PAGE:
(above) Michael V. Drake, MD, President of the University of California with Daniel Schwartz, MD
This past spring, a remarkable breakthrough in cataract technology brought renewed hope to patients seeking improved vision. All May See’s President Emerita, Kathleen Rydar, underwent cataract surgery at UCSF, where Associate Professor Julie Schallhorn, MD, MS, performed the procedure using an innovative Light Adjustable Lens™ (LAL). These groundbreaking lenses, developed by UCSF’s very own Daniel Schwartz, MD, in collaboration with Nobel Laureate, the late Robert Grubbs, PhD, and Julia Kornfield, PhD, from Caltech, revolutionize the post-surgery experience for patients by fine-tuning the visual correction using only ultraviolet light.
The origins of the LAL date back 25 years when Dr. Schwartz first envisioned the concept. As a retinal specialist, he was inspired to create an intraocular lens made of a light-sensitive material that could be adjusted non-invasively using a laser after the eye had healed and the refractive errorwas stable. This idea sparked a fruitful collaboration with Dr. Grubbs, leading to the realization of this groundbreaking technology. The U.S. Food and Drug Administration (FDA) approved the LAL in 2017, offering patients who had undergone cataract surgery the possibility of optimized vision without relying on glasses.
The All May See Foundation played a crucial role in supporting the initial efforts of the collaboration at Caltech, fostering the development of this extraordinary technology.
President Emerita receives light adjustable lenses
One of the first recipients of the LAL at UCSF, Ms. Rydar attests to its effectiveness, expressing her delight at the outcome. After three adjustment sessions, she can now read effortlessly and enjoy the beauty of the world, even spotting wildflowers on mountaintops without the aid of glasses.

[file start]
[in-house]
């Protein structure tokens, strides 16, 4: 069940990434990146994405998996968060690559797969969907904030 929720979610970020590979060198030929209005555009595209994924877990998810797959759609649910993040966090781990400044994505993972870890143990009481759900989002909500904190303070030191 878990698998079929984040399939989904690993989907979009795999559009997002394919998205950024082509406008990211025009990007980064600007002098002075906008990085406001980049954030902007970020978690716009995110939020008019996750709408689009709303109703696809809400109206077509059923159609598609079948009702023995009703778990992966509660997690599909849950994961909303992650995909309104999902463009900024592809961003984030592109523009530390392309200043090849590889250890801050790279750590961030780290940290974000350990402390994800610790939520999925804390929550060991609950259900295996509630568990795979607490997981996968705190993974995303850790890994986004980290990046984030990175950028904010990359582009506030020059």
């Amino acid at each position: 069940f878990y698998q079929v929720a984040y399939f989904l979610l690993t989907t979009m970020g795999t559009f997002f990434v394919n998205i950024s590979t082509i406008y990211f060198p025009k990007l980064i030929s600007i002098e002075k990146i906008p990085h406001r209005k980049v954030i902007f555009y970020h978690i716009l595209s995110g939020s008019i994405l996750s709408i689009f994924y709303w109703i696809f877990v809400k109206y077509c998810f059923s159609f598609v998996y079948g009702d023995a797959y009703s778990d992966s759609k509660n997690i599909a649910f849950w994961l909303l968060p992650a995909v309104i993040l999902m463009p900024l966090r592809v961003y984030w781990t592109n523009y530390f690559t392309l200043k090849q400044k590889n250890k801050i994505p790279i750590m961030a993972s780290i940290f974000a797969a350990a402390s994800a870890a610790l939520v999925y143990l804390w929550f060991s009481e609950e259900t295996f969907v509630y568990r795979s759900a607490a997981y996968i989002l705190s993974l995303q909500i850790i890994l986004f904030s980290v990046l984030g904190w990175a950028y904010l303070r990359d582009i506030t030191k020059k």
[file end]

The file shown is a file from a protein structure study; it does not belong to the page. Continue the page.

Dr. Schallhorn, who performed the surgery, emphasizes the significant impact the LAL has had on her surgical practice. While existing techniques for selecting intraocular lens power are highly effective, some patients still require glasses. With the light adjustable lens, the risk of such errors is substantially decreased. Patients can now experience clear vision without their cataract and fine-tune their eyesight to their exact preferences, marking a momentous advancement in post-cataract surgical care.
Dr. Schallhorn is enthusiastic about the future of ophthalmology, particularly with the continuous development of new technologies. Reflecting on the field’s progress over the past 50 years, she marvels at how cataract surgery has transformed from a procedure with significant risk of potential vision loss to a routine
Dr. Schallhorn and her colleagues at UCSF, alongside other visionaries in the field, are committed to exploring new ways to treat vision impairment and continue pushing the boundaries
of ophthalmic innovation.
The Light Adjustable LensTM represents a shining beacon of hope for cataract patients, illuminating a future where clearer vision and improved quality of life are within reach for countless individuals around the world.